"We can't take this any further" Don told his brother one morning. "To us it was clearly an accident."
"No, I don't think so" Charlie gave Don a look.
"I know you don't wanna think so…."
"Hans' car was sabotaged!" Charlie insisted. Before the argument could continue, Don's cell phone rang and he left Charlie's office.
After spending some time brooding, he remembered reading about a brilliant P.I named Adrian Monk, in the newspaper, when he was in San Francisco to do a presentation. The sleuth had solved a rather difficult case involving mail bombings, and a suspect in a coma.
"Larry, could you take over some my classes?" Charlie asked his colleague over lunch. "I need to go to San Francisco."
"Why?" Larry knew that there were not to be any conferences in that city any time soon.
"To see a private investigator."
"Why?" Larry wondered why Charlie would hire a private investigator.
"To look into Hans' death." Charlie replied. He had been a colleague who had been killed in a car crash. Charlie believed that the car had been sabotaged.
After short plane trip(he had a friend in San Francisco look up the address in the yellow pages), he went straight to the man's house. Monk's assistant, Natalie, a woman with short, blonde hair answered the door.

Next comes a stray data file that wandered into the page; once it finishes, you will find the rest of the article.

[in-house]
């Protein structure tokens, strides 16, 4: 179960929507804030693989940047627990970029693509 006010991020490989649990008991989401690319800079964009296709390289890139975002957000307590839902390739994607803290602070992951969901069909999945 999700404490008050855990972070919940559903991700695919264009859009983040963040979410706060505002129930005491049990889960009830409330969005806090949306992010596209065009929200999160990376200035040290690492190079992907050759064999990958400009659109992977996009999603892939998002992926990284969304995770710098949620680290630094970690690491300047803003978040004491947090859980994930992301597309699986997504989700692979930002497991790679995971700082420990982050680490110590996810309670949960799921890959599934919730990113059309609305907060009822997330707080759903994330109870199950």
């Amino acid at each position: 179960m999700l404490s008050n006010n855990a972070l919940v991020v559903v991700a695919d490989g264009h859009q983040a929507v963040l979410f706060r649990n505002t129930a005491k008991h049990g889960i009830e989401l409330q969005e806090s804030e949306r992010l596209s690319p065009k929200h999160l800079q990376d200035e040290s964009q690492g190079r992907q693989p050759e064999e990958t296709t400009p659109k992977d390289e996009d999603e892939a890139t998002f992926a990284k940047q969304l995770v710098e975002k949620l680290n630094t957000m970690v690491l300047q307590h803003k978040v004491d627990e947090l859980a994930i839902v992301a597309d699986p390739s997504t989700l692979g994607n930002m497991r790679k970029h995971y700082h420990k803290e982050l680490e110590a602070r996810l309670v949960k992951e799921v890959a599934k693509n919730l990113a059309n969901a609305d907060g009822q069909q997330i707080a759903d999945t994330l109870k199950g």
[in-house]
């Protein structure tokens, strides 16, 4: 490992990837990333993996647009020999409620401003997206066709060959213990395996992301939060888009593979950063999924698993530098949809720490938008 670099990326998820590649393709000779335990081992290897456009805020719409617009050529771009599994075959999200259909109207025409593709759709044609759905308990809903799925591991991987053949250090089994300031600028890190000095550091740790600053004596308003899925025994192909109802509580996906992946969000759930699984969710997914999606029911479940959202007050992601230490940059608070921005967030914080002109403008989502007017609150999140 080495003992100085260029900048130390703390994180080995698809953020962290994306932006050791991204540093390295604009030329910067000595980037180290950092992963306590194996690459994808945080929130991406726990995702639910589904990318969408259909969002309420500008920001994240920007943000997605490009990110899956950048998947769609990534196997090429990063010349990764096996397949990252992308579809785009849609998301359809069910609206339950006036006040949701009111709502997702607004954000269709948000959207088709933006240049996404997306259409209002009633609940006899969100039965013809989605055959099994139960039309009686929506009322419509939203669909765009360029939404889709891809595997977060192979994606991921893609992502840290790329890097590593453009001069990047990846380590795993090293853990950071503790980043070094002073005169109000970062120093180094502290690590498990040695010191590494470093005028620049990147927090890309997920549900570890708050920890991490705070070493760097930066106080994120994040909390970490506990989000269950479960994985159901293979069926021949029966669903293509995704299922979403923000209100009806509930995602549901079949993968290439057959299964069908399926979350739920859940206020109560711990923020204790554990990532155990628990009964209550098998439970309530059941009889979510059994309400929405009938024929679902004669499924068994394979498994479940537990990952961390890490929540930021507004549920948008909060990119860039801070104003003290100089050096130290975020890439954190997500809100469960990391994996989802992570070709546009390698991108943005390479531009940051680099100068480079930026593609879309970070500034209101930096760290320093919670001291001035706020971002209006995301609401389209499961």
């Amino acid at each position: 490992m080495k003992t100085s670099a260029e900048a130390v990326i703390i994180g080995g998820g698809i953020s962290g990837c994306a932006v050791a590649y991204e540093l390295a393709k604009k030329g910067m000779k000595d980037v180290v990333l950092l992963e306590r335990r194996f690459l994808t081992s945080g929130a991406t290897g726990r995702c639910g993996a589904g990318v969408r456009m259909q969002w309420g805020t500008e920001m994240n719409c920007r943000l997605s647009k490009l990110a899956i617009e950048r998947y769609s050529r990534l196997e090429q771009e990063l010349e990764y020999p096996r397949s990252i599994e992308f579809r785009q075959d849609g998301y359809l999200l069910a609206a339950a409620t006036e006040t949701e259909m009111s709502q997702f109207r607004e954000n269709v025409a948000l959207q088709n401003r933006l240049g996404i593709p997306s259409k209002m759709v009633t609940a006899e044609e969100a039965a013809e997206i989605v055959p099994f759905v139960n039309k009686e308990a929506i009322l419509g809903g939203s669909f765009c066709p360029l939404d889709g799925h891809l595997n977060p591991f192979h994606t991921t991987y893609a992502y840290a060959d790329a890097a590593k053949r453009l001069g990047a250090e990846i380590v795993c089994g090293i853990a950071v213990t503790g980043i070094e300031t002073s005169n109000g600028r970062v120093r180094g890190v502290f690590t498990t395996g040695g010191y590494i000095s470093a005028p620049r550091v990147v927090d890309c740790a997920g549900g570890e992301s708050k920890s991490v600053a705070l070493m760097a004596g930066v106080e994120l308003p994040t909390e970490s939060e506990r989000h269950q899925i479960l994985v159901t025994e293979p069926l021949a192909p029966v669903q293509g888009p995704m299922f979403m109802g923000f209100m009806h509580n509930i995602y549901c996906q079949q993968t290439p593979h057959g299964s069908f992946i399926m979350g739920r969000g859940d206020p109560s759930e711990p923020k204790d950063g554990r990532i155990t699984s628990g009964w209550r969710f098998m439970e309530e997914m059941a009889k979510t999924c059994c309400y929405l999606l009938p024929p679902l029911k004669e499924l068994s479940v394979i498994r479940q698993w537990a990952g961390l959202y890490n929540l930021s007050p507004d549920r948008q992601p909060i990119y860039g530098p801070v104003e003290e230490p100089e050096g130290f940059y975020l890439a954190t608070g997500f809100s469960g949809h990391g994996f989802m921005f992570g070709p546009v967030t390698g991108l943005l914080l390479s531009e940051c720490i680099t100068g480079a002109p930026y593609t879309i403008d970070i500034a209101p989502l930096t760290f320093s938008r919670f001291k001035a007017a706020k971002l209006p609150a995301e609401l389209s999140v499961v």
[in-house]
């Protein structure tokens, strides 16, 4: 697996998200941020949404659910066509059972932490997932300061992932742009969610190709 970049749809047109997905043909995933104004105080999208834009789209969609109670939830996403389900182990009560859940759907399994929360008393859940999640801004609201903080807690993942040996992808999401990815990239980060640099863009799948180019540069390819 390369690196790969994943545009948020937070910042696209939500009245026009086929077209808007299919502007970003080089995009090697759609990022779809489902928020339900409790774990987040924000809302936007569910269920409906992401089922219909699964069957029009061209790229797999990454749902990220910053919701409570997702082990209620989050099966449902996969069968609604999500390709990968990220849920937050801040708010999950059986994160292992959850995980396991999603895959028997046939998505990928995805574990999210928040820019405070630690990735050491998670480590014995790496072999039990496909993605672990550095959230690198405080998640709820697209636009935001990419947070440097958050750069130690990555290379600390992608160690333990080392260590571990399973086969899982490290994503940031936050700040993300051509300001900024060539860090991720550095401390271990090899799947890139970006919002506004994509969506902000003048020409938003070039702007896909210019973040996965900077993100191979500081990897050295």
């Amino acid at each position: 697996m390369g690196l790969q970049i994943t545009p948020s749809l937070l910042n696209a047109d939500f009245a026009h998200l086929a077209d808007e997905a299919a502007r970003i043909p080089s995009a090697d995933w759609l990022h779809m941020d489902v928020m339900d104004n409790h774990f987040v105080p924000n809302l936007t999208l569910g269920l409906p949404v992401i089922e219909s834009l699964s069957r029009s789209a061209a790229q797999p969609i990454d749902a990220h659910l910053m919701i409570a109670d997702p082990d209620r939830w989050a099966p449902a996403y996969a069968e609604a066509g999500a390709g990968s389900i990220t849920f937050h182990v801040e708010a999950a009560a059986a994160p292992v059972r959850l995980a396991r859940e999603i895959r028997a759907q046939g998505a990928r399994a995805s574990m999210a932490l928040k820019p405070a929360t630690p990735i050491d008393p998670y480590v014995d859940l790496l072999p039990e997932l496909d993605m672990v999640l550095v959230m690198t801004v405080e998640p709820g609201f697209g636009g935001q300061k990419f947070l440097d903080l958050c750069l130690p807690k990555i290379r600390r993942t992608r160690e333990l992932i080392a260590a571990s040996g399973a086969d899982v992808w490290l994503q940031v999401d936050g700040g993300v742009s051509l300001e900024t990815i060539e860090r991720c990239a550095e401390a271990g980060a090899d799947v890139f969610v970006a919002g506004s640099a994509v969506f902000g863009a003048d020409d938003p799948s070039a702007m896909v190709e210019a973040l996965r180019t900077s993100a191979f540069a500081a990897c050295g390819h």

"Hi!" Charlie began. "I'd like to see Adrian Monk?"
"Sure. Come in!" she told him. Then she led the mathematician to an immaculate living room. There were pictures on the wall of a crime scene involving a bombing. The sleuth busily vacuumed his ceiling. He stood on a ladder and made left to right motions with the vacuum attachment.
"Mr Monk? We've got a client." Natalie gently announced.
"I'm Charles Eppes." The mathematician introduced himself then continued despite Monk's lack of response . "A colleague of mine was murdered because his car was sabotaged" Charlie wondered why anyone would bother vacuuming their ceiling.
"What makes you say that?" the sleuth asked as he stopped his vacuuming. He was now interested.
"Could I have a pencil and paper?" Charlie requested.
"Coming right up!" Natalie quickly went to get the items. Monk went off the ladder, put away the vacuum, and joined Charlie in the living room. Already the latter had filled a piece of paper with equations.
" If a car is going….." the mathematician began.
Monk straightened the paper. Then, with a wipe, he got the pencil from the genius and started to erase them.
"What are you doing?" the idea of anyone, especially a nonmathematician erasing his work shocked and angered him. He would not be tolerant of Larry, his good friend, doing this.
"Your equations are crooked." Monk explained as he fastidiously erased in straight right to live motions.
"Why don't you show Mr. Monk the newspaper you've got?" Natalie suggested as she had seen Charlie put it on the coffee table. She figured that it was related to the case.
"Well, it's got pictures of the accident" Charlie growled and gave him the newspaper. The sleuth carefully studied them.
"The angle of that car isn't right." Monk commented
"That's what I was trying to show you!" Charlie exclaimed. It amazed him that Monk could see that the angle was wrong just by looking at the pictures and without math
"Was he working on anything worth a lot of money?"
"Nothing that would generate interest outside the math community."
The next day, they all left San Francisco for Los Angeles. Charlie went by plane, Monk and his assistant went by car.